Some people get upset when they see Christmas displays in stores starting in September. While I roll my eyes at that, the thing that annoys me is seeing the holiday nut displays in the produce department as early as September. Those loose nuts make grocery shopping with food allergies much more dangerous for me.
Believe it or not, I actually don’t like to bring my purse to the grocery store. I think this dates back to when my children were babies and my “purse” was the diaper bag. When escaping to the grocery store by myself, I wanted to travel light. My mantra became “Keys, Wallet, Phone, List.”
I don’t know why, but back then I didn’t include my epinephrine on that list. It even took me years of mystery hives and itchiness during grocery store visits before I started using the free cart wipes. 🙄
Many of those mystery hives probably came from the inevitable cross-contamination that can occur at grocery stores. Particularly when one’s allergens are loose and easy to touch (like the loose tree nuts during what I call “Open Nut Season.”)
I can’t predict or control what surfaces people touch after bagging their own tree nuts. Long ago, I came to the conclusion that I can’t be paranoid about every surface that might be contaminated. I can’t live with that level of anxiety. So I take precautions to control what I can. And I’m happy to report that now I always carry my epinephrine to protect against the things I can’t control. “Keys, Wallet, Phone, List, Coupons, Bags, Epi.”
I don’t know why I was so dense on the subject of taking basic safety measures at the grocery store (despite my food allergies) for so long. Fortunately, it didn’t take an emergency to wake me up. Just increased awareness. And now I have some hard-earned safety tips to pass to you, so you won’t be as dense as I was. Perhaps I can even alleviate a little of your anxiety, in helping you know that you are doing the best you can to stay safe while grocery shopping with food allergies.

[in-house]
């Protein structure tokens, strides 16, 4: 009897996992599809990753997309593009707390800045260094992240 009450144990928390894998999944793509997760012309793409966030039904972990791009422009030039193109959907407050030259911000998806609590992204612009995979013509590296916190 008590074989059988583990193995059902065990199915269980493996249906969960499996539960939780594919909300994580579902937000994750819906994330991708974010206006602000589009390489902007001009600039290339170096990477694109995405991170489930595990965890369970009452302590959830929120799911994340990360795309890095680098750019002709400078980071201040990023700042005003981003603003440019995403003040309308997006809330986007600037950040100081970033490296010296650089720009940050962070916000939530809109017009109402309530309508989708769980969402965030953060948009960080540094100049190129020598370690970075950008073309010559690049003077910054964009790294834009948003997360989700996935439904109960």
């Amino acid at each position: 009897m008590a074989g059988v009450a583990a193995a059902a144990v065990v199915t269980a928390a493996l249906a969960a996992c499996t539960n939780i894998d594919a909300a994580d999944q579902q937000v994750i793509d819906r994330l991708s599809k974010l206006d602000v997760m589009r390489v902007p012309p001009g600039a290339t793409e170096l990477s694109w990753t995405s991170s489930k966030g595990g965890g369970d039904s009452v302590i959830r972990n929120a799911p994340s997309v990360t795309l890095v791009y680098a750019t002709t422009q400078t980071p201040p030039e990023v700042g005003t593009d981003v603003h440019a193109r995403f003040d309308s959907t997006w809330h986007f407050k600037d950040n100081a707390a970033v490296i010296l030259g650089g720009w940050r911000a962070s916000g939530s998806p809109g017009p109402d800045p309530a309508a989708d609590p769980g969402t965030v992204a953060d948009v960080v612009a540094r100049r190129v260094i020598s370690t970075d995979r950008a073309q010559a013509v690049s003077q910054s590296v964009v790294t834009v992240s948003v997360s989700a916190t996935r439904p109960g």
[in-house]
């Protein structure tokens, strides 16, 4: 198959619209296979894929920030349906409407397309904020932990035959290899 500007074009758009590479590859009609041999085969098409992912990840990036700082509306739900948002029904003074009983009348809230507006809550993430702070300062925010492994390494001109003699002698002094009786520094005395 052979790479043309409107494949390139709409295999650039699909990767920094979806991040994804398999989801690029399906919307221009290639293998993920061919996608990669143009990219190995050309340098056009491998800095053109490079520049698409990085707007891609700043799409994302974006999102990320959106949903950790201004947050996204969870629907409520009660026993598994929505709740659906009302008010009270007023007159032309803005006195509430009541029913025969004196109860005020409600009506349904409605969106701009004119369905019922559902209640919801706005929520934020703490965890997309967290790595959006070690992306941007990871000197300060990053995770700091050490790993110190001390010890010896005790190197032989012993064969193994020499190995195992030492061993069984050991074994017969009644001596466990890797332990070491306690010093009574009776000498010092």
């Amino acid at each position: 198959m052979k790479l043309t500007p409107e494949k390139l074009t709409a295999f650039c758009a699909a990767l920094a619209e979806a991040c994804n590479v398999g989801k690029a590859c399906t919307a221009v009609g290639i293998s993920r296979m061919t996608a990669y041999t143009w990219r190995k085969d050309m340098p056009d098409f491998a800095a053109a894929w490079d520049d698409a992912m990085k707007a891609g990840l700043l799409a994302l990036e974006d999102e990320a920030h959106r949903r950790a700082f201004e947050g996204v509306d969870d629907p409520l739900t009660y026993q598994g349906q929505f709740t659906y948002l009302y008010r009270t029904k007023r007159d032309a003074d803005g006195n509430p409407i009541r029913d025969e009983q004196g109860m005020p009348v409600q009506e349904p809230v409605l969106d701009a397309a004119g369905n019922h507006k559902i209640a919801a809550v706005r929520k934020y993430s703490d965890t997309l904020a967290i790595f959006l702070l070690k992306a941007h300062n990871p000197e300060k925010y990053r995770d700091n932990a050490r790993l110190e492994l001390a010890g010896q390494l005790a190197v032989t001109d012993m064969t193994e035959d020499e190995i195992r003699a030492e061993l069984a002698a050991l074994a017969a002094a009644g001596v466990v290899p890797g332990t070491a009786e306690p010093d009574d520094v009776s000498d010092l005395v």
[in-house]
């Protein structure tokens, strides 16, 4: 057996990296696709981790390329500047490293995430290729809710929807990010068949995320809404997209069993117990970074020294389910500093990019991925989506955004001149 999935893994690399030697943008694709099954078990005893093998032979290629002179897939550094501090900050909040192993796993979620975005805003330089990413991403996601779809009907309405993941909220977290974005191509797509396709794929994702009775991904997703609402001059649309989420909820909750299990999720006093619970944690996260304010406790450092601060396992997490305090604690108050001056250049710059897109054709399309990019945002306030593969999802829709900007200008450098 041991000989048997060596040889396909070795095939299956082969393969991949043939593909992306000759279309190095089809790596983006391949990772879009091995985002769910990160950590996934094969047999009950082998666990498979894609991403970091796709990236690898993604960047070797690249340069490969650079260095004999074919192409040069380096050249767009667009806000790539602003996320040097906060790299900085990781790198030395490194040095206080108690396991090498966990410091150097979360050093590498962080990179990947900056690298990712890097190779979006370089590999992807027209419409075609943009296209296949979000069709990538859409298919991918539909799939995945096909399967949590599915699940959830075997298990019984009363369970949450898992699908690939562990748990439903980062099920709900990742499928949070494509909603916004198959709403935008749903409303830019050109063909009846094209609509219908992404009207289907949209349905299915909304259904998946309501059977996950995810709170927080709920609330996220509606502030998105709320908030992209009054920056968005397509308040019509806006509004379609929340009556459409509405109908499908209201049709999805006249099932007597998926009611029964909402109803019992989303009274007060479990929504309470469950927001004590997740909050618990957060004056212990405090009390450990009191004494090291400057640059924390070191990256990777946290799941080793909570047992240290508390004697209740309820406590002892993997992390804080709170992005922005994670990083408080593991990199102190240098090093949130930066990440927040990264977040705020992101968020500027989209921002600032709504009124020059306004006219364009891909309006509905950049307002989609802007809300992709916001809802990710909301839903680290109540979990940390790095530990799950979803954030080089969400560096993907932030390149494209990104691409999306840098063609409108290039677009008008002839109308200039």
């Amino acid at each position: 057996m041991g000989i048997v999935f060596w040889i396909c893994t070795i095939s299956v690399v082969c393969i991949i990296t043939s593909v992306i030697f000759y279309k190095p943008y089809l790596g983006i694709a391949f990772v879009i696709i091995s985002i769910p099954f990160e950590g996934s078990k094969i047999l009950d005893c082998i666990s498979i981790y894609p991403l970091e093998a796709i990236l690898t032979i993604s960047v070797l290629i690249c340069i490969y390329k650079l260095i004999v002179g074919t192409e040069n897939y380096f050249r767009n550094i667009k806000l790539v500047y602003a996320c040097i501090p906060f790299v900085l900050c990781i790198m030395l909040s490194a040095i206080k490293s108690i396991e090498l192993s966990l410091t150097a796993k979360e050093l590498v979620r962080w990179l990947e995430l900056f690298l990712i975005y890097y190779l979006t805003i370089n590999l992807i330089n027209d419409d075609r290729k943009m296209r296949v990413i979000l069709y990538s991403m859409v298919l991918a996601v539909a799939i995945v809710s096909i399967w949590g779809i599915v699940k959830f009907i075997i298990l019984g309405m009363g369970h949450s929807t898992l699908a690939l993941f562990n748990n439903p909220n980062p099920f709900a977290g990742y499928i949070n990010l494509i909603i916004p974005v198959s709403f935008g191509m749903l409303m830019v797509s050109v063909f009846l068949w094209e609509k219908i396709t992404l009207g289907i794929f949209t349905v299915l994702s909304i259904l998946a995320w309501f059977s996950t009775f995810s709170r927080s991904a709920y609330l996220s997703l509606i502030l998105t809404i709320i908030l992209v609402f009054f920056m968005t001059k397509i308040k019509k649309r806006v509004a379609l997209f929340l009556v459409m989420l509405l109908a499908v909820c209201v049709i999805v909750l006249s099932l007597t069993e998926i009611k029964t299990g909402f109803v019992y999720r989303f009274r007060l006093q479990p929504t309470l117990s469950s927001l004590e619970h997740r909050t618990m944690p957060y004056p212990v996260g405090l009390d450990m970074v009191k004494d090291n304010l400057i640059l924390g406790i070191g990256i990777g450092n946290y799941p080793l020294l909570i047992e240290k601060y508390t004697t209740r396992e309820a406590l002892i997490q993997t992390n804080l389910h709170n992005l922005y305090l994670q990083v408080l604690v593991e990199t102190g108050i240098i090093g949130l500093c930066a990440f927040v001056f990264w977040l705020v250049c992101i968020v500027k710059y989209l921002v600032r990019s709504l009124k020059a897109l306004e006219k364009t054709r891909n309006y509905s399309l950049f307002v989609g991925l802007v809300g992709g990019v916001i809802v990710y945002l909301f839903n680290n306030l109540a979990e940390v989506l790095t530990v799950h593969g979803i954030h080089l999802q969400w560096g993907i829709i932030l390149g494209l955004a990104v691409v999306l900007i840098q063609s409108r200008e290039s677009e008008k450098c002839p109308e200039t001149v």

Carry your Epinephrine
The importance of this cannot be overstated. Epinephrine is the only drug that will shut down an anaphylactic response. And when you go into a grocery store you are literally surrounded by food. Even when you don’t intend to eat anyting, exposures can occur. So have that epinephrine handy for anytime that you need it.
This is one of the most important things you can do. Hand washing will remove any allergens you may have touched. On top of that, it’s also good hygiene and will keep you from catching everyone’s colds. I have discussed the merits of hand-washing here.
It’s also important to keep your hands away from your face when they are not clean. Allergens can enter your body through any mucous membrane. Now don’t panic, because it would take a perfect storm of allergen residue and the right touch to create a truly severe reaction. However, you can prevent minor reactions by not rubbing your eyes, picking your nose, or touching your mouth when your hands aren’t clean.
Use the free cart wipes
Most stores have this incredibly easy resource. They work great for removing germs the previous cart user left behind, but they will also physically remove allergen residue from your shopping cart. Wipe off the handle and any other surfaces you expect to touch. You can carry your own wet wipes if your store does not have these, or if they run out.
Use the cart basket
If you are shopping with an allergic child, particularly a small one, then it’s best to keep them contained in the shopping cart basket. That way they can’t impulsively grab anything while you are shopping. It’s the simplest and easiest way to keep little kids from touching spills or other dangerous items.
Investing in one of those fabric shopping cart seat covers will give you even more protection. It would be hard to use the wipes on every part of the basket your child might touch. You could use it well beyond babyhood if you have a particularly sensitive little one.
Use grocery shopping as a teaching moment for kids with food allergies
If you must shop with your allergic child, you can use shopping trips as a teaching opportunity. Make sure you teach children what their allergens look like, and also that they are dangerous, from a young age.
Tailor your activities to your child’s age. Young kids can learn what their allergen looks like, and begin to recognize safe and unsafe brands. Older kids can practice identifying their allergen on an ingredient label, and learn how to look for it.
Read every label when grocery shopping with food allergies
While this could be the subject of it’s own blog post or even a novel, it’s an important reminder. You should read the ingredient label for every food that has a label. The only foods that will not have a label are single ingredient things like produce.
Ingredients on foods can change without notice, so it’s important to check the label every time you shop. Don’t just assume that the salad dressing you’ve used for years is still safe. (And be particularly wary anytime you see “New, Improved Recipe” on the package.)